Yeast extract is the common name for various forms of processed yeast products made by extracting the cell contents (removing the cell walls); they are used as food additives or flavorings, or as nutrients for bacterial culture media. They are often used to create savory flavors and umami taste sensations, and can be found in a large variety of packaged food including frozen meals, crackers, snack foods, gravy, stock and more. Yeast extracts in liquid form can be dried to a light paste or a dry powder.
Yeast extracts and fermented foods contain glutamic acid, an amino acid found in meat, cheese, fungi and vegetables, including mushrooms, broccoli, and tomatoes. A number of consumer groups have claimed that certain food ingredients, such as autolyzed yeast and hydrolyzed protein, are MSG in disguise  but food scientists and large food retailers such as Whole Foods dispute these claims.
Yeast extract consists of concentrations of yeast cells that are allowed to die and break up, so that the yeasts’ endogenous digestive enzymes break their proteins down into simpler compounds (amino acids and peptides).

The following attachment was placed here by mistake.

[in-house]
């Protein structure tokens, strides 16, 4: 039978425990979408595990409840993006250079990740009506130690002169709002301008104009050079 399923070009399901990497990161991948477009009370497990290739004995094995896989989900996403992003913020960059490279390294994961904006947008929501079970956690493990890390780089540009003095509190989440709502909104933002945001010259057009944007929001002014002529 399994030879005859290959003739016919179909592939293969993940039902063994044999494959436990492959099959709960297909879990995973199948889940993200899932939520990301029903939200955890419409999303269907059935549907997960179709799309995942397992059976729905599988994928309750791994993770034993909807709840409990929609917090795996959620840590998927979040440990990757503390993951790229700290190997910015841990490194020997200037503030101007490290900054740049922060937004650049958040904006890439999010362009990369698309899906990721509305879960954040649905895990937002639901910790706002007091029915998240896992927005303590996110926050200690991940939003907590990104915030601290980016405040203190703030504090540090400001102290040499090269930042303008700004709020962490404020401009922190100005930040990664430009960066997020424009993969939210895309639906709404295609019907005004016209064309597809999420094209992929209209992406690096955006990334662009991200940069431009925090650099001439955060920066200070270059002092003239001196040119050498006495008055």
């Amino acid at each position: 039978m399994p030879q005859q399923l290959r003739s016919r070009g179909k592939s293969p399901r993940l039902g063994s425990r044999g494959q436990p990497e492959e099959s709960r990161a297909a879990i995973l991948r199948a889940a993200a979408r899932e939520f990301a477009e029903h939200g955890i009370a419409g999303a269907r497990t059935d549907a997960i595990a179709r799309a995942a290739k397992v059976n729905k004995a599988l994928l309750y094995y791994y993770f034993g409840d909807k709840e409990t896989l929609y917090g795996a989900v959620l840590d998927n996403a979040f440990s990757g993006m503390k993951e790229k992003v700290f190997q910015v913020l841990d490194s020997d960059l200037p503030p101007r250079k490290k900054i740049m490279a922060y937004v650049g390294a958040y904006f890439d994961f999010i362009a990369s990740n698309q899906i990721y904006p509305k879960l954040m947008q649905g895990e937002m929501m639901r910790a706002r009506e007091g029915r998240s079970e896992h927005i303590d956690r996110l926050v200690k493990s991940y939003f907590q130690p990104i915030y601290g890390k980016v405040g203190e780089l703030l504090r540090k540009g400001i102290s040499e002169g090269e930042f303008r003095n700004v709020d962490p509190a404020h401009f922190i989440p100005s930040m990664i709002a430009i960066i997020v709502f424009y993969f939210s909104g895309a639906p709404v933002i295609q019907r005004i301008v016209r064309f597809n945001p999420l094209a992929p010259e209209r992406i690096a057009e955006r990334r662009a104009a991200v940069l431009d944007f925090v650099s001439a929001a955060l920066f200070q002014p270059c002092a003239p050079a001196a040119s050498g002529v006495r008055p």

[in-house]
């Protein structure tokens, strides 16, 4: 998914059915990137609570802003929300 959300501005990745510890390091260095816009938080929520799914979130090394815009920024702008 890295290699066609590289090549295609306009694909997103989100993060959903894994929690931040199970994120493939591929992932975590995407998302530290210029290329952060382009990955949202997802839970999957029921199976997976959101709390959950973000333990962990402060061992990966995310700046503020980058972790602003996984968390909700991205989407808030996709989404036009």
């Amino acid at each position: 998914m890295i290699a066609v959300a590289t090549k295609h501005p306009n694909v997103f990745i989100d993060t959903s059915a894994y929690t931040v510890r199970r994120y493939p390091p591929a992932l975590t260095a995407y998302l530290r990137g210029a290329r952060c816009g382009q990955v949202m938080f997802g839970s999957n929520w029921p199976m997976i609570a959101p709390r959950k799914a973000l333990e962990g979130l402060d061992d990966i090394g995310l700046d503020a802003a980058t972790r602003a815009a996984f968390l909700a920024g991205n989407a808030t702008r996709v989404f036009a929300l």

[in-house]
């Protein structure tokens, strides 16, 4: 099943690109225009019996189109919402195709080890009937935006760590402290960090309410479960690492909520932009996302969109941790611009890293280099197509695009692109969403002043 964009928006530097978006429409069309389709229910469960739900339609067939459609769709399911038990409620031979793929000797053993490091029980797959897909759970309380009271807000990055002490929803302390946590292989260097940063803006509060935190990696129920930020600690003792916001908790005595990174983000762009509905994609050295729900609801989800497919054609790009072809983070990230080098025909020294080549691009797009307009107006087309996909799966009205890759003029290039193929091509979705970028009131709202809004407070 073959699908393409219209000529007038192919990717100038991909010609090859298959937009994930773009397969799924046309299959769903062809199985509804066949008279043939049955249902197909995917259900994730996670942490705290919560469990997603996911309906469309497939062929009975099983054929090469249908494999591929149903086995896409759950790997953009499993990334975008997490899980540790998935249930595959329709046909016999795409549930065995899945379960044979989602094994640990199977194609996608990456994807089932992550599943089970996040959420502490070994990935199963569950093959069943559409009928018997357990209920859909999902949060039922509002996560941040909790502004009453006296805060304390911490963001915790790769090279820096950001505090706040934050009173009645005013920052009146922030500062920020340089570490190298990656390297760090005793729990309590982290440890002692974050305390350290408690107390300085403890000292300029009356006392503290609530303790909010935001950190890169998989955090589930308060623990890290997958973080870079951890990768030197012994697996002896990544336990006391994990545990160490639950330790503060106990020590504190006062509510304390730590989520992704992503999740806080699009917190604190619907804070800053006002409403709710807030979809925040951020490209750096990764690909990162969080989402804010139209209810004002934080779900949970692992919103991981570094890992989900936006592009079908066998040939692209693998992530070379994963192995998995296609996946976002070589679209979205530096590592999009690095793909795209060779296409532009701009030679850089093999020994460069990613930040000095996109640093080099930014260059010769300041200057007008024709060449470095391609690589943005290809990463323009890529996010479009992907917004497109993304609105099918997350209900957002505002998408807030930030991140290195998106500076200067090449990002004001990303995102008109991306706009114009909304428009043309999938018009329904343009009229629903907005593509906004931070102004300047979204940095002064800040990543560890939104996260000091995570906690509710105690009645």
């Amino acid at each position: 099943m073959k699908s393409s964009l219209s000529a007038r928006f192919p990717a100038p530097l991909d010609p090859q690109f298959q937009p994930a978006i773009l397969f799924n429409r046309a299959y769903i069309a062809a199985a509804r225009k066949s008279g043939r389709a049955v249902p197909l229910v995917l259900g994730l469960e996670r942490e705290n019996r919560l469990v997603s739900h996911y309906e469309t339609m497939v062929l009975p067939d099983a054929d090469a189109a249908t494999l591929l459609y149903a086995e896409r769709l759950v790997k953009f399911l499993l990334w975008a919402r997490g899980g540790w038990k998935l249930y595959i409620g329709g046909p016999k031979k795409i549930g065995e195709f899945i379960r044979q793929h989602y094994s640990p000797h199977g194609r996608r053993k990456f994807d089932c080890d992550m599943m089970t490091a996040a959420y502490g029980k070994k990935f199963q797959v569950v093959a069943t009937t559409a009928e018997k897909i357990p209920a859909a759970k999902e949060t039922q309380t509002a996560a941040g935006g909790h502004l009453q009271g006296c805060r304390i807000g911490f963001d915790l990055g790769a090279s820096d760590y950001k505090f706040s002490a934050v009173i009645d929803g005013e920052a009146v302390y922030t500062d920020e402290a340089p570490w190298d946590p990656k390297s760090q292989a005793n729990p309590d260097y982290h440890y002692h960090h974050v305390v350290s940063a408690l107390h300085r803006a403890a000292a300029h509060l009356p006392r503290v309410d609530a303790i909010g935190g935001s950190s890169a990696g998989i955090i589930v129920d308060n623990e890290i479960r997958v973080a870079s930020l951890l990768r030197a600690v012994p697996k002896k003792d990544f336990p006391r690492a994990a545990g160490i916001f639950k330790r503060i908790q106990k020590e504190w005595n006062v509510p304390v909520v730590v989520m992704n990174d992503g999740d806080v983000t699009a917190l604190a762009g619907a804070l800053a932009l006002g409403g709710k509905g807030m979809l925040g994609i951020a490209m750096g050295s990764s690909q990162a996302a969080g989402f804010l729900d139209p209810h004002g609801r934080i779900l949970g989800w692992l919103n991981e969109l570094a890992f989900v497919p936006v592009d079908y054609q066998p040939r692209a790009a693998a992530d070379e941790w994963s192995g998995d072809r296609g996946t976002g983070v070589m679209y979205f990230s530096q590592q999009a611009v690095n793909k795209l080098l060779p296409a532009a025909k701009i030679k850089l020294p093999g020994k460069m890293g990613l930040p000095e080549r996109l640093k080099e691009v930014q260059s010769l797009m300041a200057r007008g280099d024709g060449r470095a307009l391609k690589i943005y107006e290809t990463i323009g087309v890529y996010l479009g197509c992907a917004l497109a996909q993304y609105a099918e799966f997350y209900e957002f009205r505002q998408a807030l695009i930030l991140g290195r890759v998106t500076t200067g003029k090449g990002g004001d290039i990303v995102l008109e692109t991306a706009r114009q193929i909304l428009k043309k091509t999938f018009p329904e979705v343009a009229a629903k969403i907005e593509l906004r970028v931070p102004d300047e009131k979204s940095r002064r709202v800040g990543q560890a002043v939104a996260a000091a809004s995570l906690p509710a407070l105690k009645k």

Yeast autolysates are used in AussieMite, Mightymite, Vegemite (Australia), Marmite, Promite, Oxo (Ireland, New Zealand, Canada, South Africa and the United Kingdom), Cenovis (Switzerland), Vitam-R (Germany) and Maggi sauce. Bovril (Ireland and the United Kingdom) switched from beef extract to yeast extract for 2005 and most of 2006, but later switched back.
The general method for making yeast extract for food products such as Vegemite and Marmite on a commercial scale is to add heat to a suspension of yeast. Yeast extract results from natural breakdown of yeast cells when they are heated. The natural enzymes found in the yeast cell disintegrates the cell wall so the extract dissolves out. Removing the cell walls concentrates the flavors and changes the texture.
Yeast extract is used as a flavor enhancer in processed foods of all kinds. Skincare companies like Orved use yeast extract in its products.
Autolyzed yeast contains the cell walls. Hydrolyzed yeast or hydrolyzed yeast extract is another version used as a flavor enhancer. Exogenous enzymes or acids are used to hydrolyze the proteins. It mimics MSG when combined with sodium.